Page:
I recalled a painting by Canadian artist Anne Adams, Unraveling Boléro, inspired by this evocative orchestral piece. This painting represents the music as a series of rectangles, one per bar. Each rectangle is coloured according to the dominant note in the bar. The height of the rectangle corresponds to the volume of the music. Other embellishments correspond to the rhythm and the instrumentation. It’s rightly regarded as Adams’s masterwork.
The three of us at breakfast that day all do quilting, and Unraveling Boléro looked a lot like something that could be quilted. But copying someone’s art didn’t excite me. Mum suggested another well-known piece of classical music, something out of copyright. How about Edvard Grieg‘s In the Hall of the Mountain King, from the Peer Gynt suite?
Over the course of the cruise, I mulled over ideas for the quilt, and before too long, it had become a series of four quilts, one for each of the movements of Suite 1. Each of the movements had its own special challenges, as I was to discover.
I didn’t want to do a straight copy of Adams’s technique: some of the aspects of the painting wouldn’t translate well to fabric, and I guessed that a lot of the design decisions Adams made were rooted in her choice of Boléro, and would not be applicable in the context of another piece of music. With that in mind, the axioms for my quilts were:
- One rectangle per bar.
- One colour per note.
- Adjacent bars in adjacent rectangles.
These axioms each proved to be clear, simple, and wrong.
The third movement, Anitra’s Dance, was likely to be the most challenging movement: it is the only one of the four movements to have repeats, adding complexity. Bar 7 is preceded by bar 6, but also by bar 22. There is another repeat after bar 88, back to bar 23. Application of Axiom 3 (“Adjacent bars in adjacent rectangles”) constrains the arrangement of bars. It also forces the arrangement of rectangles into two dimensions: the left-to-right, top-to-bottom progression in Unraveling Boléro—just like a book—won’t work, because there is no scope for returning to an earlier bar without doubling back.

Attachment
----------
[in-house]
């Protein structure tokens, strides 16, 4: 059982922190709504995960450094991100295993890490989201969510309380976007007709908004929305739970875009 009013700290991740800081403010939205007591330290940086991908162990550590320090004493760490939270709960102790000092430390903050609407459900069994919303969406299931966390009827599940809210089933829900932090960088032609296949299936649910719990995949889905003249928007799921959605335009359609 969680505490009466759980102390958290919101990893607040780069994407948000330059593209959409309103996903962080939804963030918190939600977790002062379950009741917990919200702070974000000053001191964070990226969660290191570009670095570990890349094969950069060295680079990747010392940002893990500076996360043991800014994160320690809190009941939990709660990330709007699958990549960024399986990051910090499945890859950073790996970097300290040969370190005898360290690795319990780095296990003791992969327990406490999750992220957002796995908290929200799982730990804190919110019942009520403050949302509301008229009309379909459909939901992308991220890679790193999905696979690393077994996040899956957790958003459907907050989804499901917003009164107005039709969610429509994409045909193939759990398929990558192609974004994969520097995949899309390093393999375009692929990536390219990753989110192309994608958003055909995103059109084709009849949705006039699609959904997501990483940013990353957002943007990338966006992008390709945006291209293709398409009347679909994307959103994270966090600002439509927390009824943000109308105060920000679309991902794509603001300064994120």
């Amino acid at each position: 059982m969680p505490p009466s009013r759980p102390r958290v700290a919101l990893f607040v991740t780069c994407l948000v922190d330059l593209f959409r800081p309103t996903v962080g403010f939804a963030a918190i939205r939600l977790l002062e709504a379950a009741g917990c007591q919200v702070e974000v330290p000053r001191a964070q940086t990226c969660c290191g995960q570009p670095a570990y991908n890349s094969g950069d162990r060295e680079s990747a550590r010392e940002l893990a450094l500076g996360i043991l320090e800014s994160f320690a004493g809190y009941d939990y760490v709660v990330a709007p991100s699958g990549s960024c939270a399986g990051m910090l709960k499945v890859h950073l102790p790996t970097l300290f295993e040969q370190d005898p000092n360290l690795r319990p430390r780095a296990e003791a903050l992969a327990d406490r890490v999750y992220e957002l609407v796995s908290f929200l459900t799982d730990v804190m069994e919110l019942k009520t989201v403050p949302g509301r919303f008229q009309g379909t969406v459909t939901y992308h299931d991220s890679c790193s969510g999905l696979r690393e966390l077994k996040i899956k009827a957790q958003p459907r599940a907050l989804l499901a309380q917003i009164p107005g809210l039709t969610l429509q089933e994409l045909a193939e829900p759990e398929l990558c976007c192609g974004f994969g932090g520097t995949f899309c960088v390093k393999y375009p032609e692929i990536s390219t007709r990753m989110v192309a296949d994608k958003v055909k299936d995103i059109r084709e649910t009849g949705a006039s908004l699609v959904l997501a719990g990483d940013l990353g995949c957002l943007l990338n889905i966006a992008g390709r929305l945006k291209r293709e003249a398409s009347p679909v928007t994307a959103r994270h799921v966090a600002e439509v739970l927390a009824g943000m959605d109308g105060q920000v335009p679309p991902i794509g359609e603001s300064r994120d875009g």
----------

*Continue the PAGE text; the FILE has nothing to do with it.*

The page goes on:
A bit of scribbling on paper made it clear that arranging the bars in a rectangular grid to satisfy Axiom 3 was possible but underconstrained. A new axiom was needed.
- No empty space inside.
But arranging the bars compactly in a rectangular grid produces an inelegant mess. It was technically correct but not evocative of the music. It was tantalizingly almost symmetric but could never be, because the second repeat was not a multiple of four bars in length.
One of my axioms had to go. It turned out to be Axiom 1 (“One rectangle per bar”): rectangles were just too limiting.
Anitra’s Dance is a waltz, in 3/4 time, for string ensemble and triangle. The pervasive three-ness of the movement took a painfully long time to dawn on me. I was blinkered by the rectangles of Unraveling Boléro, but other shapes can tessellate too.
rectangletessellating shape per bar.